Juvenile bearded dragons are at a higher risk of dying from coccidia compared to adult lizards. The problem is, that most lizards carry the infection without showing any signs, especially if they are well-fed, stress-free, and healthy in many other aspects.
Symptoms can also go unnoticed for a long period, which means most bearded dragons are always at a higher risk of death from coccidiosis than the owners realize.
Treatment for coccidia can be as varied, but all treatments typically involve antibiotics or anti-parasitic drugs. In cases where the coccidiosis infection is severe and has progressed to active disease, coccidiostatic medications may also need to be given with a longer time frame of treatment.
Do not attempt to treat your bearded dragon yourself. You first need a diagnosis done by a professional reptile vet.
Get a prescription for your reptile to prevent any risk of worsening the reptile’s condition. Most drugs for coccidia are prescribed according to the lizard’s age and weight.
Follow through the treatment course to ensure the parasite is completely eliminated.
I highly recommend that you have your pet diagnosed by a reptile vet, even if there are some symptoms of infection. They will help rule out any other infections or diseases before administering medication.
Coccidia prevalence in bearded dragons is estimated to be between 20 and 50% of the pet population. The prevalence rate increases dramatically when considering captive bearded dragons housed with other lizards, as it can spread from one lizard to another through contact or shared food bowls.
This prevalence figure also goes up when enclosures such as a cageless setup for growing beardies are used. These microscopic parasites are spread through contact with infected faeces, which is why the infection rates are extremely high in pet bearded dragons. Other reptiles or even humans may also transmit them.
It is possible to prevent coccidia. It can be done by taking a few precautions, such as not letting any new bearded dragons in the enclosure and always washing hands before handling other animals or food items. In addition, wash all bowls with hot water and soap after every feeding session. Make sure you are using fresh clean water for each use, including both baby beardies’ dishes and your beardie’s drinking bowl. Wash their vegetables thoroughly too, because they may carry some of these parasites on them without showing signs of infection yet.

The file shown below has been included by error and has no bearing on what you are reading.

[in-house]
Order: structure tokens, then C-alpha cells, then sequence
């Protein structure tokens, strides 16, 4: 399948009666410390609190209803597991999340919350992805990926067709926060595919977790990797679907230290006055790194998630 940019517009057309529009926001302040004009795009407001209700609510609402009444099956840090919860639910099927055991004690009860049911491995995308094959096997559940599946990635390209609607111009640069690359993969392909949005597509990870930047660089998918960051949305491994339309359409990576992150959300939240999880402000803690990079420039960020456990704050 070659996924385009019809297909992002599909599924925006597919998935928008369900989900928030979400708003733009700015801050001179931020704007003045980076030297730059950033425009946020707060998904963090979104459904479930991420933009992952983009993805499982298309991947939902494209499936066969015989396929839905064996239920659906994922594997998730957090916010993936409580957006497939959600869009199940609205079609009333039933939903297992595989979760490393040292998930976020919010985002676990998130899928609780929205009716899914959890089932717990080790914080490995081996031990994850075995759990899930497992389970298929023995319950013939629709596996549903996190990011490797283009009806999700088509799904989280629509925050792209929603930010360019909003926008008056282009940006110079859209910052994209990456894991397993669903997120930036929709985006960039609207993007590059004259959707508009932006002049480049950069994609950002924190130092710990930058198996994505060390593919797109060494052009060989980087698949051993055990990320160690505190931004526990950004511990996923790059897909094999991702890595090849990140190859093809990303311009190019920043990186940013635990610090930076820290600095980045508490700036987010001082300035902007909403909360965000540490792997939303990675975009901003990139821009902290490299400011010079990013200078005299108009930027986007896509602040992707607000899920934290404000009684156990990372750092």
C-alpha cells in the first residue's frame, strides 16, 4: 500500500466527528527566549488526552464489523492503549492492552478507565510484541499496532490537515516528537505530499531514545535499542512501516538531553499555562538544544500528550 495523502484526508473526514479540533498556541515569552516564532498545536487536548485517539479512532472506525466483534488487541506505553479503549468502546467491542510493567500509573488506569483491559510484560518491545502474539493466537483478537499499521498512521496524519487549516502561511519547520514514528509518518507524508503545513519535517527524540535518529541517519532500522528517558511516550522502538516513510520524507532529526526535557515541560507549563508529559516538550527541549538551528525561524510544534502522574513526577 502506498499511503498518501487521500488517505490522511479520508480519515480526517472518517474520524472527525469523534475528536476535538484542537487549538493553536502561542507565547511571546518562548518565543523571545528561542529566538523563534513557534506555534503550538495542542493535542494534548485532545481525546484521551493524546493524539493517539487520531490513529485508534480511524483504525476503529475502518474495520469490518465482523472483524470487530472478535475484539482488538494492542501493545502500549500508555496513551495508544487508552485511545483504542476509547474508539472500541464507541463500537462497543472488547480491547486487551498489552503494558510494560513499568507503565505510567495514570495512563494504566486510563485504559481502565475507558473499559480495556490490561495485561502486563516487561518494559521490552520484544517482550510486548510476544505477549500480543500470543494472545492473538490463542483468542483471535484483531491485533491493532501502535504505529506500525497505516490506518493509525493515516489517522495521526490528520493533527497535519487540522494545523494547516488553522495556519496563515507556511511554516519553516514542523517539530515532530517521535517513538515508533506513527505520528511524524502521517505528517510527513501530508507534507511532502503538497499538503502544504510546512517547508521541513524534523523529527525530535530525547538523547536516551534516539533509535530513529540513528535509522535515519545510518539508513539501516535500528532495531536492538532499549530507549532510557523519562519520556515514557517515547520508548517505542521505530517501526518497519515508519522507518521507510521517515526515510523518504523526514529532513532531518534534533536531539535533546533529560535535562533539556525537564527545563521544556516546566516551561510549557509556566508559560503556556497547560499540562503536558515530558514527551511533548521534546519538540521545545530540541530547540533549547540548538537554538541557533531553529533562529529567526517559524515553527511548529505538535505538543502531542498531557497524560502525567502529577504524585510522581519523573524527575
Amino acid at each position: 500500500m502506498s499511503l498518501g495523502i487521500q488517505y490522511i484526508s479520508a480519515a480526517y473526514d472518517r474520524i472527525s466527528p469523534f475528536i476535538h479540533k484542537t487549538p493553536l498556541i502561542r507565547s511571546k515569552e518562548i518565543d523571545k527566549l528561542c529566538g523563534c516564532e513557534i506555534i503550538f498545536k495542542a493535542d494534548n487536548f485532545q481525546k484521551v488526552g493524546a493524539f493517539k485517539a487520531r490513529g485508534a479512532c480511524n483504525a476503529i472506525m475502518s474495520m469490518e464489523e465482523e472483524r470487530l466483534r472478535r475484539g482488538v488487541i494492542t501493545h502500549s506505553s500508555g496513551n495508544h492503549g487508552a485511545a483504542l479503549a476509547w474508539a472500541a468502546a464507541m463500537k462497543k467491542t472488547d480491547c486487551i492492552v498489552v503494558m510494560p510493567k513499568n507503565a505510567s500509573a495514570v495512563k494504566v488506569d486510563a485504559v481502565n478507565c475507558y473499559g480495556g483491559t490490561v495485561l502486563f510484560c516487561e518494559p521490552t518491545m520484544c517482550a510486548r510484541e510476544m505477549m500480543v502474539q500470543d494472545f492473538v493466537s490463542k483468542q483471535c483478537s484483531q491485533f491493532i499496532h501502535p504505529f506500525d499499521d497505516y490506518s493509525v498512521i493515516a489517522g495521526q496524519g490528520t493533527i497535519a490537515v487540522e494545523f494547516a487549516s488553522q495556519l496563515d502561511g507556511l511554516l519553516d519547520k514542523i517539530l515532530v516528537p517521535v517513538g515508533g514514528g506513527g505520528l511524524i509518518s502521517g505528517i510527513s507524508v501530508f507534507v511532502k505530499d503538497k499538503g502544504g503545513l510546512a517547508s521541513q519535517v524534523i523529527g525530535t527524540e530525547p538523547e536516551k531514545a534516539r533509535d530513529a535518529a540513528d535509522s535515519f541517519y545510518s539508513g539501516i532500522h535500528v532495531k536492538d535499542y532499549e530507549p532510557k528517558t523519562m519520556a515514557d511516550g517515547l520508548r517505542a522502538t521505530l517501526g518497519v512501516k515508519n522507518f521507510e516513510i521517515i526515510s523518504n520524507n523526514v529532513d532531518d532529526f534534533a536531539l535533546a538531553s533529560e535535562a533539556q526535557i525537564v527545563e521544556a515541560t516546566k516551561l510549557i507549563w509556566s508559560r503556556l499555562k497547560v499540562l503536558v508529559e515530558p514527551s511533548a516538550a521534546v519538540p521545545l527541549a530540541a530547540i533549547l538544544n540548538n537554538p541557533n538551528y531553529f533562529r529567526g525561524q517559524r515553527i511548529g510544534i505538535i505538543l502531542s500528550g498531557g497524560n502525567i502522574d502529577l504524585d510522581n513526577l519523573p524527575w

Here are tips on how to prevent coccidia in bearded dragons:
Quarantine new pets
Quarantine new reptile pets for at least two weeks before introducing them to the old pets. During this period, observe the lizards closely to make sure they do not have coccidia symptoms.
Once the quarantine is over, it’s important to wash your hands before handling any reptiles. If the new pet has come in contact with other animals or food items outside of the quarantine enclosure, he may be carrying a parasite that could spread to others if you don’t take precautions.
Don’t bring water bowls from the new bearded dragons’ cage into another because this can also cause contamination and illness. Instead, wash all bowls thoroughly with hot water and soap after every feeding session for each lizard – including baby bearded dragon dishes and their drinking bowl.
The cleanliness of the enclosure can also affect the spread and containment of coccidia. Keep things clean and as dry as possible, with no standing water. No wet or damp substrate is better for bearded dragons because it might not only be hard to clean but may lead to fungal infections and the spread of coccidia.
Don’t leave droppings laying around either – clean them out of sight. If there are any areas where your beardie has urinated on logs or rocks, scrub these down with a disinfectant so they don’t spread coccidia parasites all over the enclosure.
Dishes should always be washed between uses, even when using fresh clean water during each dishwashing cycle.
Isolate infected bearded dragons
If one of your pets shows symptoms, isolation will help prevent the spread to others. The isolation can be done by creating a separate enclosure where only this lizard can enter and exit.
Provide the isolated pet with clean water dishes, food bowls, towels for climbing on top of or under to lay down in if desired, and other items important for its well-being while sick.
Reducing stressors is also important in the prevention of coccidia. The stress factors will vary depending on the enclosure setup, but there are a few general stress reducers that might help:
- Keep feeding times short to avoid overcrowding and contamination if you have tankmates
- Remove any items from their enclosure they don’t need (this includes anything laying around). This can reduce the stress for your lizard as well as make it easier to keep things clean
- Limit handling – less contact means fewer opportunities for spreading illness. If necessary, use gloves when you do handle your bearded dragons.
As a general rule of thumb, you want to ensure that your reptile pet has adequate food, heating, a UVB source, and proper humidity to keep them happy and healthy.
Do not overcrowd enclosures.
Overcrowding is a major cause of coccidia. In overcrowded areas, the faeces can get soiled or wet and transmit this parasite to other lizards without them being infected themselves – which spreads it even more efficiently.
If you have multiple pets in one enclosure, give them space by either building additional enclosures (or modifying existing ones) for each lizard as needed. Likewise, if your bearded dragon is sharing an enclosure with others that are not its tankmates, be sure to provide plenty of perches for every single one too.
The overcrowding will happen if only one extra branch is available on a tree climbing post but three different dragons want to climb up at once. Keeping things neat will also cut down on stress.